National agencies and private space companies—such as NASA and SpaceX—are moving forward with long-term space missions and colonization. However, they have yet to address the intimate and sexual aspects of our long-term space exploration and expansion into the cosmos. In response, this panel brings together experts with different perspectives on space research and human sexuality to partake in a moderated discussion on three main topics: Why is scientifically examining intimacy and sexuality in space so important? Why is there so little research on this subject? And what can we do about it? So join us to learn about the present and future of sex in space!
This event is part of Simon Dubé's week-long residency at 4th Space (Dec. 6-10) as part of our 2021-2022 Public Scholars Residencies.
Dr. Pandya is a scientist-astronaut candidate program graduate with the International Institute for Astronautical Sciences (IIAS) and Project PoSSUM. She is also a physician, aquanaut, speaker, martial artist, advanced diver, pilot-in-training, skydiver, and VP Immersive Medicine with Luxsonic Technologies. She is Director of the IIAS/PoSSUM Space Medicine Group, Chief Instructor of the IIAS/PoSSUM Operational Space Medicine course, Director of Medical Research at Orbital Assembly Corporation, appointed member of the ASCEND 2021 Guiding Coalition, and Life Sciences Team Lead for the Association of Spaceflight Professionals. Her publications include book chapters on space spin-offs for medical benefit, psychological resilience in long-duration spaceflight, and reproduction and sexuality in long-duration spaceflight. In 2021, Dr. Pandya was named one of the Women’s Executive Network’s Top 100 Most Powerful Women in Canada and a Canadian Space Agency Space Ambassador.
Dr. Egbert Edelbroek is founder & CEO of SpaceBorn United, speaker and ARTIS researcher. SpaceBorn United is a research- and mission design company that researches and enables the conditions for the different stages of human reproduction in space. Egbert is passionate about accelerating space life science research, helping humanity to become a multi-planetary species. Egbert’s interest in space exploration accelerated shortly after he became a sperm donor in 2010 and learned all about ART (assisted reproductive technology). This inspired him to explore options to re-engineer existing IVF technology for application in space. He earned his PhD in Courage development in organisations, connecting the domains of Biology, Neurology and Psychology from Nijmegen University in the Netherlands. He enjoys innovating and exploring boundaries by connecting domains and experts that usually remain separated in order to expand the human comfort zone.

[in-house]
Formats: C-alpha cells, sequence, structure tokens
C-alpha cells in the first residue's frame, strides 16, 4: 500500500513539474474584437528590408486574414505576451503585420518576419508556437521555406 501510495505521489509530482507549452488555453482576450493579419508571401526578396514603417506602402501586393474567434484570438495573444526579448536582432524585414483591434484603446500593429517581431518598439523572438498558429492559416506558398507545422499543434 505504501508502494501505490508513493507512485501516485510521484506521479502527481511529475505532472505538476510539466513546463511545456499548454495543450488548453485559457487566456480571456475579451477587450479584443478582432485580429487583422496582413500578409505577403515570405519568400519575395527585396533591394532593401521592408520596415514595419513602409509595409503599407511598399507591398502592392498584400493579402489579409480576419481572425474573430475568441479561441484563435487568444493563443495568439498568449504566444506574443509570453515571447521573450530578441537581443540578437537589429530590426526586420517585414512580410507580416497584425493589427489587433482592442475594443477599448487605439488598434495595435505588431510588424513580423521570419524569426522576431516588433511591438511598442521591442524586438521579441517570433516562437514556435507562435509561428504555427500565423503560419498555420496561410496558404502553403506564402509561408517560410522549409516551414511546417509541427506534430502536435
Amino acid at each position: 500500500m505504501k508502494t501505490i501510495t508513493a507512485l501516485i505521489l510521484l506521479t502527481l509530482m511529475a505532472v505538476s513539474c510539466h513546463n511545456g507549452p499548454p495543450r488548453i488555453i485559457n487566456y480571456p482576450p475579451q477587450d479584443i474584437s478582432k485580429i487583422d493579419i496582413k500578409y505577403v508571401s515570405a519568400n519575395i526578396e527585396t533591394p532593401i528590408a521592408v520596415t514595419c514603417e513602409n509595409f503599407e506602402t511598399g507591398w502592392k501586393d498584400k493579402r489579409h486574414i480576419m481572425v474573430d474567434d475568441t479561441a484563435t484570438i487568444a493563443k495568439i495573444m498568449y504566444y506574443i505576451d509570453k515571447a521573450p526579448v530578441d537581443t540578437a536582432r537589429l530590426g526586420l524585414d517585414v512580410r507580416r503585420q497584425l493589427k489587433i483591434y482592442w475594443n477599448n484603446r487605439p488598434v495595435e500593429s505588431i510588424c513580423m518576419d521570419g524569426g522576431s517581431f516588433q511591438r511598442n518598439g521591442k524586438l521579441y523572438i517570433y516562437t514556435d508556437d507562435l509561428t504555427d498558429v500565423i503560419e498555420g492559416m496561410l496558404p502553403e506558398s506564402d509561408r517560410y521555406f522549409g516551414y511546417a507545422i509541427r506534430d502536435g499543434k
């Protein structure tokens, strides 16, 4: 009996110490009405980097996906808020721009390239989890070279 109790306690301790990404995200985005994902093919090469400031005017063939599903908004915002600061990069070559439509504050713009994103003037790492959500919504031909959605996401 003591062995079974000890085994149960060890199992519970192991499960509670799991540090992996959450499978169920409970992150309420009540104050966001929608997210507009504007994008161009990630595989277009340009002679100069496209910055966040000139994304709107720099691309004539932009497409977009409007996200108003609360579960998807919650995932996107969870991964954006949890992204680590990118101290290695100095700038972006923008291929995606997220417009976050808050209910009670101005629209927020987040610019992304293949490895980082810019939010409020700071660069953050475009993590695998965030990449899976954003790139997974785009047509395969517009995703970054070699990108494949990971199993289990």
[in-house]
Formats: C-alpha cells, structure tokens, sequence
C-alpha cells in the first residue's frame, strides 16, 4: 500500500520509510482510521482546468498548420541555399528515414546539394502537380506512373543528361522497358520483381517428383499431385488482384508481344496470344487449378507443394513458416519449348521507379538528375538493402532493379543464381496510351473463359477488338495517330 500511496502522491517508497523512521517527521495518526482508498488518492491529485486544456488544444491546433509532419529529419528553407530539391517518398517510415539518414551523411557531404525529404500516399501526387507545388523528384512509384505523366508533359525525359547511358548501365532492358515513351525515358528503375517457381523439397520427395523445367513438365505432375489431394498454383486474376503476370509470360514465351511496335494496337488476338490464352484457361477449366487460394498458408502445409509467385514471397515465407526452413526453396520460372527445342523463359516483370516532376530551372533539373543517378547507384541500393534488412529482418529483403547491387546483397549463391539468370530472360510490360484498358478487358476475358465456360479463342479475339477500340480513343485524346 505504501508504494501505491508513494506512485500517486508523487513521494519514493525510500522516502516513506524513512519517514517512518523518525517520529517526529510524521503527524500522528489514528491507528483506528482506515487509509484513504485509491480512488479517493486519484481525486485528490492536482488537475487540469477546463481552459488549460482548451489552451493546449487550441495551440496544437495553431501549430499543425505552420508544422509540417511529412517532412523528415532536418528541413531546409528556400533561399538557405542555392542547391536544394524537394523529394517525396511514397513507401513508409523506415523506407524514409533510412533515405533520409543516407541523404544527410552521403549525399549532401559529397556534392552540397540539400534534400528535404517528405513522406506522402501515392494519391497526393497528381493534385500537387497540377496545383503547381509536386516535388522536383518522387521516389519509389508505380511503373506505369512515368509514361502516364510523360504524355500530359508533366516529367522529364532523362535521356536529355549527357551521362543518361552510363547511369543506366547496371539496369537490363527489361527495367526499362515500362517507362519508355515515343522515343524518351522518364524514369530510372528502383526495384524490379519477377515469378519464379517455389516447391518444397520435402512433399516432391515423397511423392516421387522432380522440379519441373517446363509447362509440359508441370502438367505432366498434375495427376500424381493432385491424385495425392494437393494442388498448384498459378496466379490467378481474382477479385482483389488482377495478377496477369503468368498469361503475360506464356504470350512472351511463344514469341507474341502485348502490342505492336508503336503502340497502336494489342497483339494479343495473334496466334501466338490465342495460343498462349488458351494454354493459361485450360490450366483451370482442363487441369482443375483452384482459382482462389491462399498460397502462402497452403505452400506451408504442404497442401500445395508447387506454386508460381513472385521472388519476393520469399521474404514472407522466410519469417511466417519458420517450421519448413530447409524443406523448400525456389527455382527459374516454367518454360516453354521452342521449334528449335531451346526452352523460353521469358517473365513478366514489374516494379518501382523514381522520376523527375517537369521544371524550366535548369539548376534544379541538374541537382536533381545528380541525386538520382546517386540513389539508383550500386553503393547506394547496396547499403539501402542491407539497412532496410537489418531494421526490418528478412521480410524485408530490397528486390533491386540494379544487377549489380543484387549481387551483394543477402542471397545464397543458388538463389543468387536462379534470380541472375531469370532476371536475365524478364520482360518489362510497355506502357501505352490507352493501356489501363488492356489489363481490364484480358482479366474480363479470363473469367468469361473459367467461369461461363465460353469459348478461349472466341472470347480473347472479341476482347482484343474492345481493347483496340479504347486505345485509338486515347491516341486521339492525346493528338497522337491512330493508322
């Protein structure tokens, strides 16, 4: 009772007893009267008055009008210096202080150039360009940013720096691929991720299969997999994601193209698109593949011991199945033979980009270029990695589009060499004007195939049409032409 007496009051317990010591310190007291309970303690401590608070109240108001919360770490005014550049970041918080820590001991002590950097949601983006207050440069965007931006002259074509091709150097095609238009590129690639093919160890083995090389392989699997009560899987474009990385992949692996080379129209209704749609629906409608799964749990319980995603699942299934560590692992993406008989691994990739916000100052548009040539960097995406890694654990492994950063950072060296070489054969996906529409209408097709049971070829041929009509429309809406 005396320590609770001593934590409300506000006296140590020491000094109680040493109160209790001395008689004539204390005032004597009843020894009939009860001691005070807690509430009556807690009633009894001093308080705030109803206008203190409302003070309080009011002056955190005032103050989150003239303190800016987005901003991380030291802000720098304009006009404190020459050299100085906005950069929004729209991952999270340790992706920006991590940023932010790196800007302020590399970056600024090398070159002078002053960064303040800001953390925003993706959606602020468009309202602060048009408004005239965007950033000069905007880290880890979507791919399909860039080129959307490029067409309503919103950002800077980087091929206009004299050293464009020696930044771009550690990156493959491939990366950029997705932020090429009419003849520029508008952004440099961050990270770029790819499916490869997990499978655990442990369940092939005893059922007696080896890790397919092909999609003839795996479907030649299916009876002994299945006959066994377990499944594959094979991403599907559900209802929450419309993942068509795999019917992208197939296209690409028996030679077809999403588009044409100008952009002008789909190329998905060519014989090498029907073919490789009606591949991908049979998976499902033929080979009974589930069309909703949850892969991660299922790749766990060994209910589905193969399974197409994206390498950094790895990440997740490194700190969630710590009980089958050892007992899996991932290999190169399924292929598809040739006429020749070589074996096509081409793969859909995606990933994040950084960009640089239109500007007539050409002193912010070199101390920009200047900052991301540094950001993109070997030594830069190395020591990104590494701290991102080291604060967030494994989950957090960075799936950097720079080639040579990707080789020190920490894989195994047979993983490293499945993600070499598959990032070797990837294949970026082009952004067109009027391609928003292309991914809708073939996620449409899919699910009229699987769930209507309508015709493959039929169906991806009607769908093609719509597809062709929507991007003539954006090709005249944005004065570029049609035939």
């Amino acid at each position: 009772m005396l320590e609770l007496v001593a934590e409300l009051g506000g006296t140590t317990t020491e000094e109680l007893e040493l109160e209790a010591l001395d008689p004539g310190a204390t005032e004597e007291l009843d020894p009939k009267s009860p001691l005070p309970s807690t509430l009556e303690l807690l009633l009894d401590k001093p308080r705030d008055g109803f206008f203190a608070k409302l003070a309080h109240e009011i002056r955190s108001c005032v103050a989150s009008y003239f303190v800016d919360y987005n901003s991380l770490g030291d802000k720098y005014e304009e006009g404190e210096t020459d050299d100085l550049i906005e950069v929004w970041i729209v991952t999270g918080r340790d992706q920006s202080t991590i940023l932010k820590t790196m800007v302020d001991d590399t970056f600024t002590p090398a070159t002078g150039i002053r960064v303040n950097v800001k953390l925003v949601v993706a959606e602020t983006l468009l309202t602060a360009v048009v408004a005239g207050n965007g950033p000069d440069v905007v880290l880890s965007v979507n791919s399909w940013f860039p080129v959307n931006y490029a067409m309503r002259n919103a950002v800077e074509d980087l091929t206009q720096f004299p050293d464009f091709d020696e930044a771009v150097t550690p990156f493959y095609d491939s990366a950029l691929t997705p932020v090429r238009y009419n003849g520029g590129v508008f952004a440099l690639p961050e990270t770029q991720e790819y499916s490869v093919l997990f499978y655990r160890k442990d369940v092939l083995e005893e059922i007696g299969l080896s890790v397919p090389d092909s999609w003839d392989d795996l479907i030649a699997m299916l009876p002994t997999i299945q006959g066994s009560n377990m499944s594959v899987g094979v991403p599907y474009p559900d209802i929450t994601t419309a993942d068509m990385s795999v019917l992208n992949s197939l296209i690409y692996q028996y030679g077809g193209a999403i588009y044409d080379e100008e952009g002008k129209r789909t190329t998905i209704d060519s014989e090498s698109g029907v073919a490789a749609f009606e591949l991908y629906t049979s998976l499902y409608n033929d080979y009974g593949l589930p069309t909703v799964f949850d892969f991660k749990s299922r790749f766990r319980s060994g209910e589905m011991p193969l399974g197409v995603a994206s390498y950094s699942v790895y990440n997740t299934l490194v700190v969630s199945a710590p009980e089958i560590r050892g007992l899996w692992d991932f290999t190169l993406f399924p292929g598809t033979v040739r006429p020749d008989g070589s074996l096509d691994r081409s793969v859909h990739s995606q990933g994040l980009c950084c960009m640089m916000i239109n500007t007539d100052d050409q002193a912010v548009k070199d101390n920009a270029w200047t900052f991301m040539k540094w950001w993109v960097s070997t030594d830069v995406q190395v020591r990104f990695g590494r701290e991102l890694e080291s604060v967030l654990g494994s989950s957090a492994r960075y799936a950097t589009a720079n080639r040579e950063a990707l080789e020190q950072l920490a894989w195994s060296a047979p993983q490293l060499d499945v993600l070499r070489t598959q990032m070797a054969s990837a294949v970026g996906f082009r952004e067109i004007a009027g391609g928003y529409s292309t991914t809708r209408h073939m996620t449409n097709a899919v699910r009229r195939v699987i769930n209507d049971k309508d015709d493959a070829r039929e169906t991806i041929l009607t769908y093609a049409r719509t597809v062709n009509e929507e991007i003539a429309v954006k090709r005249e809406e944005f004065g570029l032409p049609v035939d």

Simon Dubé is a PhD candidate in Psychology specializing in human sexuality, sextech, and Erobotics – the study of human-machine erotic interaction and co-evolution. His work also explores Space Sexology, and how we can integrate sex research into space programs. He is a student representative of the International Academy of Sex Research and a general co-chair of the International Congress on Love & Sex with Robots. His doctoral research is funded by the Fonds de Recherche du Québec Santé (FRQS). In 2021, he first-authored The Case for Space Sexology, an article accepted for publication in The Journal of Sex Research.
Maria Santaguida is a PhD candidate and lecturer in the Department of Psychology at Concordia University. She specializes in human sexuality, sex technology, and substance-related sexual risk behaviours. Her work also explores Space Sexology, and how space programs can move toward greater diversity, equity, and inclusiveness. Her doctoral work investigates the acute effects of alcohol consumption on risky sexual decision-making, as well as subjective and psychophysiological responses to visual sexual stimuli. Her doctoral research is funded by the Fonds de Recherche du Québec – Société et culture (FRQSC). In 2021, she co-authored The Case for Space Sexology, an article accepted for publication in The Journal of Sex Research.